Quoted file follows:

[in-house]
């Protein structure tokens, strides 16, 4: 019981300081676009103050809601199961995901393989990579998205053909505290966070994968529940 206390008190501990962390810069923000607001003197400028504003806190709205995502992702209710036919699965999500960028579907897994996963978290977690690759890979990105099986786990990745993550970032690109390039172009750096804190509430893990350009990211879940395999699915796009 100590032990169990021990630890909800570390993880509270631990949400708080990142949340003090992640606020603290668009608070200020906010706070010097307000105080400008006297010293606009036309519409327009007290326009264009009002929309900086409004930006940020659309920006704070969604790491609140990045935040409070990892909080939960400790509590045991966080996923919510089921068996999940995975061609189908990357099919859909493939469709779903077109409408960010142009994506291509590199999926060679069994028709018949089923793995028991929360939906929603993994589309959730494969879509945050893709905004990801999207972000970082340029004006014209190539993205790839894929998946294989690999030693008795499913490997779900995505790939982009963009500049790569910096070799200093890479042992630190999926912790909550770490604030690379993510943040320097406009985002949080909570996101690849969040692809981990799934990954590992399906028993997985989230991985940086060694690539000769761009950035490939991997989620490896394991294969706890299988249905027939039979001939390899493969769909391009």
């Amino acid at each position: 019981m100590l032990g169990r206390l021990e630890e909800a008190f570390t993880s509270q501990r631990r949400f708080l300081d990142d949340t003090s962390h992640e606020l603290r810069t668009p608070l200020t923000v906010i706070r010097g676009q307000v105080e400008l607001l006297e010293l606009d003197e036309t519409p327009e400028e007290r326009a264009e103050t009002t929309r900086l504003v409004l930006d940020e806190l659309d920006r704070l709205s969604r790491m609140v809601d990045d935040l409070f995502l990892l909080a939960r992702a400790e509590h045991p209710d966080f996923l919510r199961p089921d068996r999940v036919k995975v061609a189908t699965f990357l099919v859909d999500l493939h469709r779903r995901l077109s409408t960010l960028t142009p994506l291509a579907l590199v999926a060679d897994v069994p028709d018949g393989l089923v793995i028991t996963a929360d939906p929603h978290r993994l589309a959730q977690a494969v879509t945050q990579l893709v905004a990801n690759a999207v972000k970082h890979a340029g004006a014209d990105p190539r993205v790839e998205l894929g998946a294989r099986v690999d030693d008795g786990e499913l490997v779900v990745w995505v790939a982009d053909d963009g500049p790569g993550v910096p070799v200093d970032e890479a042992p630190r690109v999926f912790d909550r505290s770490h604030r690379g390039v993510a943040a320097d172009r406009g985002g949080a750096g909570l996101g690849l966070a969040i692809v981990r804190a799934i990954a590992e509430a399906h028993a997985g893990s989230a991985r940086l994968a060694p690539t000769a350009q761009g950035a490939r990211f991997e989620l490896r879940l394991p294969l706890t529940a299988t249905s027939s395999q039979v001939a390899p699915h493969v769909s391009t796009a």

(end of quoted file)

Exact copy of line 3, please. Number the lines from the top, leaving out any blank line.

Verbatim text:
């Amino acid at each position: 019981m100590l032990g169990r206390l021990e630890e909800a008190f570390t993880s509270q501990r631990r949400f708080l300081d990142d949340t003090s962390h992640e606020l603290r810069t668009p608070l200020t923000v906010i706070r010097g676009q307000v105080e400008l607001l006297e010293l606009d003197e036309t519409p327009e400028e007290r326009a264009e103050t009002t929309r900086l504003v409004l930006d940020e806190l659309d920006r704070l709205s969604r790491m609140v809601d990045d935040l409070f995502l990892l909080a939960r992702a400790e509590h045991p209710d966080f996923l919510r199961p089921d068996r999940v036919k995975v061609a189908t699965f990357l099919v859909d999500l493939h469709r779903r995901l077109s409408t960010l960028t142009p994506l291509a579907l590199v999926a060679d897994v069994p028709d018949g393989l089923v793995i028991t996963a929360d939906p929603h978290r993994l589309a959730q977690a494969v879509t945050q990579l893709v905004a990801n690759a999207v972000k970082h890979a340029g004006a014209d990105p190539r993205v790839e998205l894929g998946a294989r099986v690999d030693d008795g786990e499913l490997v779900v990745w995505v790939a982009d053909d963009g500049p790569g993550v910096p070799v200093d970032e890479a042992p630190r690109v999926f912790d909550r505290s770490h604030r690379g390039v993510a943040a320097d172009r406009g985002g949080a750096g909570l996101g690849l966070a969040i692809v981990r804190a799934i990954a590992e509430a399906h028993a997985g893990s989230a991985r940086l994968a060694p690539t000769a350009q761009g950035a490939r990211f991997e989620l490896r879940l394991p294969l706890t529940a299988t249905s027939s395999q039979v001939a390899p699915h493969v769909s391009t796009a």